A work piece transferred from the work station 10 to the work station 11 is deposited by the conveyor arms 38 in the die 18. The work piece in this die 18 is indicated in FIGURE 2 by the reference character 66. After being operated upon in the die 18, the workpiece 66 is ejected by pins 68 and is moved by conveyor arms 38 from the work station 11 to the work station 12.
At this third work station 12 there is a ram 14a which moves a tool 15a toward and from a die 18a. The ram 14a is operated by an eccentric 20:: through motion-transmitting connections 22a.
The apparatus illustrated may have other work sta tions and in any event will have means for delivering a work piece from the die 18a whether the work piece is to go to another work station or to a delivery chute or conveyor at the discharge end of the machine.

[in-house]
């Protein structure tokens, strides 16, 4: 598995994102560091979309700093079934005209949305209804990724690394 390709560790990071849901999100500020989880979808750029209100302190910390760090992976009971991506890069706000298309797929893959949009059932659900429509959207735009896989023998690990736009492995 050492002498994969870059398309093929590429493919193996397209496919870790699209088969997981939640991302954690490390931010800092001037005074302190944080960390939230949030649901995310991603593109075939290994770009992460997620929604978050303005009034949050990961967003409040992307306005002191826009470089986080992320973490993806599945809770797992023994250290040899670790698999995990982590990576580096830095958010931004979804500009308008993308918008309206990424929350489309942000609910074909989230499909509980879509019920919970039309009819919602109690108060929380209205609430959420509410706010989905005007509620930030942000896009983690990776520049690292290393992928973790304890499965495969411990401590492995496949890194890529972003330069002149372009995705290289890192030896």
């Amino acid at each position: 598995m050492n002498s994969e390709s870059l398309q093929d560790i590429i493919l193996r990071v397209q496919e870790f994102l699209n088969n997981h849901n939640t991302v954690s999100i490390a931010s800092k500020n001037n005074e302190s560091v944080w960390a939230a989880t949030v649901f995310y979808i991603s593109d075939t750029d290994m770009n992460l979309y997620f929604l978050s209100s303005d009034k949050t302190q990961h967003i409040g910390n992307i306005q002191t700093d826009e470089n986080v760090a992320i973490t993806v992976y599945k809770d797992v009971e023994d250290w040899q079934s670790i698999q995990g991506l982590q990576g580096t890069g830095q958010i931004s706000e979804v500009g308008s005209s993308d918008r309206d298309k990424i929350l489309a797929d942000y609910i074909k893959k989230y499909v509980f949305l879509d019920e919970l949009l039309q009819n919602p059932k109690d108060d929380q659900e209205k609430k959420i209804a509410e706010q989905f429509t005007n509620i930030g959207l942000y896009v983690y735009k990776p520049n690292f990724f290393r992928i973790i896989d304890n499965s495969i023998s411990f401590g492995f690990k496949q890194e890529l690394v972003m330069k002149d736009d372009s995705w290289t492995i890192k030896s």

Between the work stations 11 and 12 there is a feeler 81 connected by a bracket 82 to the fixed portion of the frame 32. This feeler 81 is similar to the feeler 51 and is located with its lower end in the path of a work piece movingfrom the work station 11 to the work station 12.
The operating mechanism for the machine is shown diagramatically in FIGURE 1. The eccentrics 20, 20 and 2114 are operated by a drive shaft 96 rotated by a clutch 97, the driving side of which is connected with a flywheel 98.
The flywheel 98 is driven, through a transmission 99, from a motor 180. This motor also drives mechanism 102 which controls the operation of the transfer or con veyor arms 38 and 38, and similar conveyor arms which remove the work piece from the third station 12, Thus the moving parts of the machine are operated in timed relation to one another by power supplied from a single motor 100. The particular operating mechanism for the rams and conveyor forms no part of the present invention and no detailed illustration of it is necessary since such automatic machines are well known in the art.